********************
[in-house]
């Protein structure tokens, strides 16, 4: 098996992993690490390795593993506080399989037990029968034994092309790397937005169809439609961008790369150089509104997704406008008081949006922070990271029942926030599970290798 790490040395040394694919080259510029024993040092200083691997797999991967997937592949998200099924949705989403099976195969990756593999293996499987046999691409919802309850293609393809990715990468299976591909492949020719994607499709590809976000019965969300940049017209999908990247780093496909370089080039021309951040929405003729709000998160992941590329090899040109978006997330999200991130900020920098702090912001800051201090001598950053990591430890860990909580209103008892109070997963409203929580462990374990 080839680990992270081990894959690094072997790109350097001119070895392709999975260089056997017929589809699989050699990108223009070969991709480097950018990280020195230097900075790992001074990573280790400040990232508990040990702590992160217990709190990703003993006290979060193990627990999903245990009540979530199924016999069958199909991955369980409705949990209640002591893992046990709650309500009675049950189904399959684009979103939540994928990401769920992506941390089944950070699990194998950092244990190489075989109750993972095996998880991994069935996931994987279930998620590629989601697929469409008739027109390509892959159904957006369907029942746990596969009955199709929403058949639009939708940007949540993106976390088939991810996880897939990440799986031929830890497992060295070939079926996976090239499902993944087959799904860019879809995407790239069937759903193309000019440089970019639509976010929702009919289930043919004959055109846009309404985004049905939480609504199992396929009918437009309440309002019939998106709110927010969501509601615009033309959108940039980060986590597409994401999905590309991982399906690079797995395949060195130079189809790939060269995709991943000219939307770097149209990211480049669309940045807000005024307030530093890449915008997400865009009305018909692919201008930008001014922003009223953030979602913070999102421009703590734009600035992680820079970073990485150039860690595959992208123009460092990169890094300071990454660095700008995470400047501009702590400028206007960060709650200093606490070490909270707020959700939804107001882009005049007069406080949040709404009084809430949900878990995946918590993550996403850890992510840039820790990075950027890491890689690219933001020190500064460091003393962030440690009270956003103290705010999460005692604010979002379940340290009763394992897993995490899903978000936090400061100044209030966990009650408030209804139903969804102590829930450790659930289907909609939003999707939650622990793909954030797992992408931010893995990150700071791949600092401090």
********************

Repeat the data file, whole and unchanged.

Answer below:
[in-house]
């Protein structure tokens, strides 16, 4: 098996992993690490390795593993506080399989037990029968034994092309790397937005169809439609961008790369150089509104997704406008008081949006922070990271029942926030599970290798 790490040395040394694919080259510029024993040092200083691997797999991967997937592949998200099924949705989403099976195969990756593999293996499987046999691409919802309850293609393809990715990468299976591909492949020719994607499709590809976000019965969300940049017209999908990247780093496909370089080039021309951040929405003729709000998160992941590329090899040109978006997330999200991130900020920098702090912001800051201090001598950053990591430890860990909580209103008892109070997963409203929580462990374990 080839680990992270081990894959690094072997790109350097001119070895392709999975260089056997017929589809699989050699990108223009070969991709480097950018990280020195230097900075790992001074990573280790400040990232508990040990702590992160217990709190990703003993006290979060193990627990999903245990009540979530199924016999069958199909991955369980409705949990209640002591893992046990709650309500009675049950189904399959684009979103939540994928990401769920992506941390089944950070699990194998950092244990190489075989109750993972095996998880991994069935996931994987279930998620590629989601697929469409008739027109390509892959159904957006369907029942746990596969009955199709929403058949639009939708940007949540993106976390088939991810996880897939990440799986031929830890497992060295070939079926996976090239499902993944087959799904860019879809995407790239069937759903193309000019440089970019639509976010929702009919289930043919004959055109846009309404985004049905939480609504199992396929009918437009309440309002019939998106709110927010969501509601615009033309959108940039980060986590597409994401999905590309991982399906690079797995395949060195130079189809790939060269995709991943000219939307770097149209990211480049669309940045807000005024307030530093890449915008997400865009009305018909692919201008930008001014922003009223953030979602913070999102421009703590734009600035992680820079970073990485150039860690595959992208123009460092990169890094300071990454660095700008995470400047501009702590400028206007960060709650200093606490070490909270707020959700939804107001882009005049007069406080949040709404009084809430949900878990995946918590993550996403850890992510840039820790990075950027890491890689690219933001020190500064460091003393962030440690009270956003103290705010999460005692604010979002379940340290009763394992897993995490899903978000936090400061100044209030966990009650408030209804139903969804102590829930450790659930289907909609939003999707939650622990793909954030797992992408931010893995990150700071791949600092401090």